BACKGROUND: Over the past decade, calcium channel blockers (CCBs) and ACE inhibitors have been used increasingly in the treatment of hypertension. In contrast, beta-blocker and diuretic use has decreased. It has been suggested that pharmaceutical marketing has influenced these prescribing patterns. No objective analysis of advertising for antihypertensive therapies exists, however. METHODS AND RESULTS: We reviewed the January, April, July, and October issues of the New England Journal of Medicine from 1985 to 1996 (210 issues). The intensity of drug promotion was measured as the proportion of advertising pages used to promote a given medication. Statistical analyses used the chi2 test for trend. Advertising for CCBs increased from 4.6% of advertising pages in 1985 to 26.9% in 1996, while advertising for beta-blockers (12.4% in 1985 to 0% in 1996) and diuretics (4.2% to 0%) decreased (all P<0.0001). A nonsignificant increase was observed in advertising for ACE inhibitors (3.5% to 4.3%, P=0.17). Although the total number of drug advertising pages per issue decreased from 60 pages in 1985 to 42 pages in 1996 (P<0.001), the number of pages devoted to calcium channel blocker advertisements nearly quadrupled. CONCLUSIONS: Increasing promotion of CCBs has mirrored trends in physician prescribing. An association between advertising and prescribing patterns could explain why CCBs have supplanted better-substantiated therapies for hypertension.  (+info)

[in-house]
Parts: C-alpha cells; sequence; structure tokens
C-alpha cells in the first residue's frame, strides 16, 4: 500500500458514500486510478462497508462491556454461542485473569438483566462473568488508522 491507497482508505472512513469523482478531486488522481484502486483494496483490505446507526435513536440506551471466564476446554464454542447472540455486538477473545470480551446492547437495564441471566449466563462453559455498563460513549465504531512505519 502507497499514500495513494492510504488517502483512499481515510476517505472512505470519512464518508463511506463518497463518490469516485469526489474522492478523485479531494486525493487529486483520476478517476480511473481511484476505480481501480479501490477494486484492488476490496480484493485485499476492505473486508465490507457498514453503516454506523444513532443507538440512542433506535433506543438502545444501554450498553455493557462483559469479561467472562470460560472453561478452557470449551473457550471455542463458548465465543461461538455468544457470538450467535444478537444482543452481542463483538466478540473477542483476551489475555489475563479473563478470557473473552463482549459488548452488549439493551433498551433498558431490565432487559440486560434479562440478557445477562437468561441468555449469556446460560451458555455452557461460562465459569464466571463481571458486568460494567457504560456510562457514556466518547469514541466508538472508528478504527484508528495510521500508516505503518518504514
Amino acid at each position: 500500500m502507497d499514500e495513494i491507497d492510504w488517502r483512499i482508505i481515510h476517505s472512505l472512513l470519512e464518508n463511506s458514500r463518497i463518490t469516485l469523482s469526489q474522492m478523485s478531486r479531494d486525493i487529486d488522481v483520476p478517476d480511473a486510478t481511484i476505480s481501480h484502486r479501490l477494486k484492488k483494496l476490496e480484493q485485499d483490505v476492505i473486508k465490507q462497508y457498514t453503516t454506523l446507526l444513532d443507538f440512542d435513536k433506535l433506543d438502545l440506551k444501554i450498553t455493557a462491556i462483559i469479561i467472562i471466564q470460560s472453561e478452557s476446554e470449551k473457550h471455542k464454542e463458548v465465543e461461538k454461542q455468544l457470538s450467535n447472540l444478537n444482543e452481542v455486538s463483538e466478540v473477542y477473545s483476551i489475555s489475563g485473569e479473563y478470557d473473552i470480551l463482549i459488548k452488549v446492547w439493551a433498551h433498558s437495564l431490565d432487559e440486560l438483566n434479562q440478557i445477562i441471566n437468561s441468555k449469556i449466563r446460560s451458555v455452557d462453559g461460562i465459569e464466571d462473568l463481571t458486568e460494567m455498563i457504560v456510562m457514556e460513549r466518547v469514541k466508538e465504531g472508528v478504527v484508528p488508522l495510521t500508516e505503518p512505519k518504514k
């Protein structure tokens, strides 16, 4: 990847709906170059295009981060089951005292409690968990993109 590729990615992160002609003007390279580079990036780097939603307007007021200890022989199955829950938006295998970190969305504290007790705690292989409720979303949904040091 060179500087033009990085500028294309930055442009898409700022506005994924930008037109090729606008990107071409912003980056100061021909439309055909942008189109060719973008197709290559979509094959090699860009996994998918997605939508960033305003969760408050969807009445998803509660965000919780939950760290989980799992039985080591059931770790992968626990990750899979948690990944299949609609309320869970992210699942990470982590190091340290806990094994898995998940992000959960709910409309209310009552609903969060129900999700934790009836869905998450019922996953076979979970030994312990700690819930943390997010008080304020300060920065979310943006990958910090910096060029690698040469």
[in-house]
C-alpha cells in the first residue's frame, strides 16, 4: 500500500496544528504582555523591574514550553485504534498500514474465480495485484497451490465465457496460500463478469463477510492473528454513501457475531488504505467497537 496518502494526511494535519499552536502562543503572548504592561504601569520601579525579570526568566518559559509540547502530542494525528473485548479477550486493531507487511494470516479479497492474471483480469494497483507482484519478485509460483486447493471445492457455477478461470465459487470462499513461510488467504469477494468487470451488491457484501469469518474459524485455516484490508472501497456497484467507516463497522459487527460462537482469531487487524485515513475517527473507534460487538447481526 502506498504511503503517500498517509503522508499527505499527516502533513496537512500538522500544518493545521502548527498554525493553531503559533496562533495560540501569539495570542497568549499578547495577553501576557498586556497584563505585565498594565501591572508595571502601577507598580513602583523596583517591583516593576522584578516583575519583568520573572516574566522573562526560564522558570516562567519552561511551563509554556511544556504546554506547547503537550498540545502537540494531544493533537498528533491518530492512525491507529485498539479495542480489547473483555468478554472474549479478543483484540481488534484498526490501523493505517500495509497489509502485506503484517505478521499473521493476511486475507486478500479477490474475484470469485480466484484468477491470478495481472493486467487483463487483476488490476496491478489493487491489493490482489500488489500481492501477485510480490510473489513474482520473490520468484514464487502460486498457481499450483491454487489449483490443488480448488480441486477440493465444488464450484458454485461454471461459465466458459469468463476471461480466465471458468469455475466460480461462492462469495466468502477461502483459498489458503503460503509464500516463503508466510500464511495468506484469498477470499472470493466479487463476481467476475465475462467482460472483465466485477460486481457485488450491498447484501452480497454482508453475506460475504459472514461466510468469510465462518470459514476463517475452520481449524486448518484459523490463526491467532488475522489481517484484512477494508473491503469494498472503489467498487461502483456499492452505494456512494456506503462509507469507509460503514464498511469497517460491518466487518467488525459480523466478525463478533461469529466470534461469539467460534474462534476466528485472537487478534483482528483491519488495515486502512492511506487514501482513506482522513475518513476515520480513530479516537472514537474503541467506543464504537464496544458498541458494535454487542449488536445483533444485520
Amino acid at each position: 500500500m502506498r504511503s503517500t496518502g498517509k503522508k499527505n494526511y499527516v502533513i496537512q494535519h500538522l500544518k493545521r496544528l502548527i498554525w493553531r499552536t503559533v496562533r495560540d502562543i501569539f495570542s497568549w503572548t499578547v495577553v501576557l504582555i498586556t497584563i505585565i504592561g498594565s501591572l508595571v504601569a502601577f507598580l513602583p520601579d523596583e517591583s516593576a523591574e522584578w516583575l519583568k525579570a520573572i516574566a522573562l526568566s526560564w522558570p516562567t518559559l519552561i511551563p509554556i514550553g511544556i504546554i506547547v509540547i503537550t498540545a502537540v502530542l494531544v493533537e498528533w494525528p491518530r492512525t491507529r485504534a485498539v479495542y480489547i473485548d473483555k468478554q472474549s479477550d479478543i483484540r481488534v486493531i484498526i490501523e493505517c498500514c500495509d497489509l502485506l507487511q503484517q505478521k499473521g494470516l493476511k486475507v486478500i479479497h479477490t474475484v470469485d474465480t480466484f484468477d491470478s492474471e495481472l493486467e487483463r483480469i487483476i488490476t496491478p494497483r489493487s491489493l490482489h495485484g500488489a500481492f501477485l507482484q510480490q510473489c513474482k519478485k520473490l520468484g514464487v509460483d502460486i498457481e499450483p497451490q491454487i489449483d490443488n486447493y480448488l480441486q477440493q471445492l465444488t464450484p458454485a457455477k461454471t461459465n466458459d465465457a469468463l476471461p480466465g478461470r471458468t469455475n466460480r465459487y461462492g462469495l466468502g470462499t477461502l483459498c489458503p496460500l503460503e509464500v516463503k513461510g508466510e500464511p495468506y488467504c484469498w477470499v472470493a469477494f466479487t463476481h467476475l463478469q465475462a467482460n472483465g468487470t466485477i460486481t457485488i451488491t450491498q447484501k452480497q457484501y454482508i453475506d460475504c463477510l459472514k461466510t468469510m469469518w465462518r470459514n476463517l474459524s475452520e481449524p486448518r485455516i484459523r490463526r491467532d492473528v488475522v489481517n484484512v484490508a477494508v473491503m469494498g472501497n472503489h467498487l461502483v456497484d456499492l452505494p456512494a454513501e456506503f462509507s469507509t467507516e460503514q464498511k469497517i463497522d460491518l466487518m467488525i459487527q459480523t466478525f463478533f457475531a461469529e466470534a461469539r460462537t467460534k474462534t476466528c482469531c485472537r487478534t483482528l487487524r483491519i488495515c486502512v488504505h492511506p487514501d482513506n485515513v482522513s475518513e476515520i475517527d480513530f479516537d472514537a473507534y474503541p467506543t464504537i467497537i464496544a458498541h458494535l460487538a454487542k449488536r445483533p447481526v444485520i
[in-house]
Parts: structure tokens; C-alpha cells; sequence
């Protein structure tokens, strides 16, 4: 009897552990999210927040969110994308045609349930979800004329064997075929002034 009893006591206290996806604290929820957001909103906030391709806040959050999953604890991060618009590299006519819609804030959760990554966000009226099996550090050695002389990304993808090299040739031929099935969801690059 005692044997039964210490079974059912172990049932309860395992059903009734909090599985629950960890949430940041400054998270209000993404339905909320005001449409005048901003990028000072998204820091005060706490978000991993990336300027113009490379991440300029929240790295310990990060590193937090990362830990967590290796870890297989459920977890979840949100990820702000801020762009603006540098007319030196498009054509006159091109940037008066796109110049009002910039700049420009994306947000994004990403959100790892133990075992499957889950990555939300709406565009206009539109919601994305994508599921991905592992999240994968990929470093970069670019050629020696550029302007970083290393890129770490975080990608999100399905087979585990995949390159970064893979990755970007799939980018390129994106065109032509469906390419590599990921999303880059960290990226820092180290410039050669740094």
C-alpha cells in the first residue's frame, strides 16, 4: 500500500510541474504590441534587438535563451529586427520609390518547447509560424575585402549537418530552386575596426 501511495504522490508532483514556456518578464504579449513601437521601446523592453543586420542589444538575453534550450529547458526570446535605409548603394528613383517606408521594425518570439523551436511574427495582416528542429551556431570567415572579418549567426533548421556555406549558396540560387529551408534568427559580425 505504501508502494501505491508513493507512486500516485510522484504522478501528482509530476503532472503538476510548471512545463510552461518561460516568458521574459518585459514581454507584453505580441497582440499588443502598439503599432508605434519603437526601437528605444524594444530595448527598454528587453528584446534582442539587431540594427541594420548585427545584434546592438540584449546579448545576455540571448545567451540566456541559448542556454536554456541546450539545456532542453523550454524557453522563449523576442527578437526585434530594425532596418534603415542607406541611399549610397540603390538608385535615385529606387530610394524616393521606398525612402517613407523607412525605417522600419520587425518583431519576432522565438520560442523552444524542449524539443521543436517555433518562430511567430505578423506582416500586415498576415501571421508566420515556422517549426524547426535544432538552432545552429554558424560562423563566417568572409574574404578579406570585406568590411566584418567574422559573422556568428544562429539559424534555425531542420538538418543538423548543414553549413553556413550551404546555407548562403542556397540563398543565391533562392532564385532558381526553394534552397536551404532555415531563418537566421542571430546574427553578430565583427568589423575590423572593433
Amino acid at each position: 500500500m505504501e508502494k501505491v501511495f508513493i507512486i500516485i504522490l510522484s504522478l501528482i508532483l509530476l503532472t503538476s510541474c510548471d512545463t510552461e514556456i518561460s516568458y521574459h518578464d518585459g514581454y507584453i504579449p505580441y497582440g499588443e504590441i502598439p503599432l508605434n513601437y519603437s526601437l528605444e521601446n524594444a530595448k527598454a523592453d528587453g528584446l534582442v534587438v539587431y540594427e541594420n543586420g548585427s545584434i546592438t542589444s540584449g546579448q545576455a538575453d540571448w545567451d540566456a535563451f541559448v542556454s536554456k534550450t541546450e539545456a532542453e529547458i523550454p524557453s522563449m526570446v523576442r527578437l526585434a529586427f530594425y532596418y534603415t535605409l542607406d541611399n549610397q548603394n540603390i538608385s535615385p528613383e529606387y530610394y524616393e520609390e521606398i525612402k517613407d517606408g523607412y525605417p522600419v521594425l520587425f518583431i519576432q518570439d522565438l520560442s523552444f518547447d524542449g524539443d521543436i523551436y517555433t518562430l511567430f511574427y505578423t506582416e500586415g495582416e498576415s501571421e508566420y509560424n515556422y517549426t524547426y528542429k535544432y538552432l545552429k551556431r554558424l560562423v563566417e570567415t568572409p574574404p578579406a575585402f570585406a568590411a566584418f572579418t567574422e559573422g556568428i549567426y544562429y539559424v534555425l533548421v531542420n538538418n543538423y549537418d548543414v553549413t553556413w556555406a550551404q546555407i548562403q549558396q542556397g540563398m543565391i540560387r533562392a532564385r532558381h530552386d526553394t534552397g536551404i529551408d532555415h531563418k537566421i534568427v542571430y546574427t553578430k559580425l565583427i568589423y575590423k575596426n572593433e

A numerical model of the renal distal tubule. (3/267)

A numerical model of the rat distal tubule was developed to simulate water and solute transport in this nephron segment. This model incorporates the following: 1) Na-Cl cotransporter, K-Cl cotransporter, Na channel, K channel, and Cl channel in the luminal membrane; 2) Na-K-ATPase, K channel, and Cl channel in the basolateral membrane; and 3) conductances for Na, K, and Cl in the paracellular pathway. Transport rates were calculated using kinetic equations. Axial heterogeneity was represented by partitioning the model into two subsegments with different sets of model parameters. Model equations derived from the principles of mass conservation and electrical neutrality were solved numerically. Values of the model parameters were adjusted to minimize a penalty function that was devised to quantify the difference between model predictions and experimental results. The developed model could simulate the water and solute transport of the distal tubule in the normal state, as well as in conditions including thiazide or amiloride application and various levels of sodium load and tubular flow rate.  (+info)

A kinetic model of the thiazide-sensitive Na-Cl cotransporter. (4/267)